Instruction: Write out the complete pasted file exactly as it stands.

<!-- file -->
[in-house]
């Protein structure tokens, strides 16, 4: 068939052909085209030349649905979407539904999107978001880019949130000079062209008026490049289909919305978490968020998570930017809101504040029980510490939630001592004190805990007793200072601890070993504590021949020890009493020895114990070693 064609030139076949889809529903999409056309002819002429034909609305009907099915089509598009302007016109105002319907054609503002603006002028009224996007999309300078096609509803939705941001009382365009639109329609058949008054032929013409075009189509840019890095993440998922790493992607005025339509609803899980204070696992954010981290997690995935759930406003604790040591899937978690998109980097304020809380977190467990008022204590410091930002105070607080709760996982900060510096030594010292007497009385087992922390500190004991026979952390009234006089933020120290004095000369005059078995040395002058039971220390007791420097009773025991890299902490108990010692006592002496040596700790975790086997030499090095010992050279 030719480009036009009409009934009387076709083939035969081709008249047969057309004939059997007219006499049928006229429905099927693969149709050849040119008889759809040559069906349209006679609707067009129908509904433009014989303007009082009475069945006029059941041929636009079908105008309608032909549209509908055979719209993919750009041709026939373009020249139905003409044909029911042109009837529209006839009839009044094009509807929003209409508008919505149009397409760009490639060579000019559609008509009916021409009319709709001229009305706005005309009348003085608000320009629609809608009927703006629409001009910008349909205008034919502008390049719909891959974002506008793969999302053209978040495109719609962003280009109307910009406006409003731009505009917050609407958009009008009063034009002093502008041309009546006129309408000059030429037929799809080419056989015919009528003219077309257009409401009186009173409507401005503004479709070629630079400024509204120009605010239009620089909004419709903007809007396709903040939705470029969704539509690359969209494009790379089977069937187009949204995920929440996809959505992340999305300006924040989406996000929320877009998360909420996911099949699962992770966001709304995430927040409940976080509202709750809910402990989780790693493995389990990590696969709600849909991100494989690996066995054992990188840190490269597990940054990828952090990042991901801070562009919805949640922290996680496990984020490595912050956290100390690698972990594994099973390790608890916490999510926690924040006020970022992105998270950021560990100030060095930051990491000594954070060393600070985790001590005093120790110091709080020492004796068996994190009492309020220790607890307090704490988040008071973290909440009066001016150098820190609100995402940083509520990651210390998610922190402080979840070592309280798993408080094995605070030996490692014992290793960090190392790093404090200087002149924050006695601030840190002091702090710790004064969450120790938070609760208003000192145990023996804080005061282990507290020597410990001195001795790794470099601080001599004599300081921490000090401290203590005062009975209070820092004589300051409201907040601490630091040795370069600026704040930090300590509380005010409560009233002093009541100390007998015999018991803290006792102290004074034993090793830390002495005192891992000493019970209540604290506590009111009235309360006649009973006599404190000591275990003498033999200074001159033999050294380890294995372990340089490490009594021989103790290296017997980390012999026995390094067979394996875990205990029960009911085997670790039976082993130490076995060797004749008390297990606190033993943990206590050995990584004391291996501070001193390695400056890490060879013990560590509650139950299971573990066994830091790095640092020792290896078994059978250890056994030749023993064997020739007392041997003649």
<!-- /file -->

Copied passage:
[in-house]
């Protein structure tokens, strides 16, 4: 068939052909085209030349649905979407539904999107978001880019949130000079062209008026490049289909919305978490968020998570930017809101504040029980510490939630001592004190805990007793200072601890070993504590021949020890009493020895114990070693 064609030139076949889809529903999409056309002819002429034909609305009907099915089509598009302007016109105002319907054609503002603006002028009224996007999309300078096609509803939705941001009382365009639109329609058949008054032929013409075009189509840019890095993440998922790493992607005025339509609803899980204070696992954010981290997690995935759930406003604790040591899937978690998109980097304020809380977190467990008022204590410091930002105070607080709760996982900060510096030594010292007497009385087992922390500190004991026979952390009234006089933020120290004095000369005059078995040395002058039971220390007791420097009773025991890299902490108990010692006592002496040596700790975790086997030499090095010992050279 030719480009036009009409009934009387076709083939035969081709008249047969057309004939059997007219006499049928006229429905099927693969149709050849040119008889759809040559069906349209006679609707067009129908509904433009014989303007009082009475069945006029059941041929636009079908105008309608032909549209509908055979719209993919750009041709026939373009020249139905003409044909029911042109009837529209006839009839009044094009509807929003209409508008919505149009397409760009490639060579000019559609008509009916021409009319709709001229009305706005005309009348003085608000320009629609809608009927703006629409001009910008349909205008034919502008390049719909891959974002506008793969999302053209978040495109719609962003280009109307910009406006409003731009505009917050609407958009009008009063034009002093502008041309009546006129309408000059030429037929799809080419056989015919009528003219077309257009409401009186009173409507401005503004479709070629630079400024509204120009605010239009620089909004419709903007809007396709903040939705470029969704539509690359969209494009790379089977069937187009949204995920929440996809959505992340999305300006924040989406996000929320877009998360909420996911099949699962992770966001709304995430927040409940976080509202709750809910402990989780790693493995389990990590696969709600849909991100494989690996066995054992990188840190490269597990940054990828952090990042991901801070562009919805949640922290996680496990984020490595912050956290100390690698972990594994099973390790608890916490999510926690924040006020970022992105998270950021560990100030060095930051990491000594954070060393600070985790001590005093120790110091709080020492004796068996994190009492309020220790607890307090704490988040008071973290909440009066001016150098820190609100995402940083509520990651210390998610922190402080979840070592309280798993408080094995605070030996490692014992290793960090190392790093404090200087002149924050006695601030840190002091702090710790004064969450120790938070609760208003000192145990023996804080005061282990507290020597410990001195001795790794470099601080001599004599300081921490000090401290203590005062009975209070820092004589300051409201907040601490630091040795370069600026704040930090300590509380005010409560009233002093009541100390007998015999018991803290006792102290004074034993090793830390002495005192891992000493019970209540604290506590009111009235309360006649009973006599404190000591275990003498033999200074001159033999050294380890294995372990340089490490009594021989103790290296017997980390012999026995390094067979394996875990205990029960009911085997670790039976082993130490076995060797004749008390297990606190033993943990206590050995990584004391291996501070001193390695400056890490060879013990560590509650139950299971573990066994830091790095640092020792290896078994059978250890056994030749023993064997020739007392041997003649």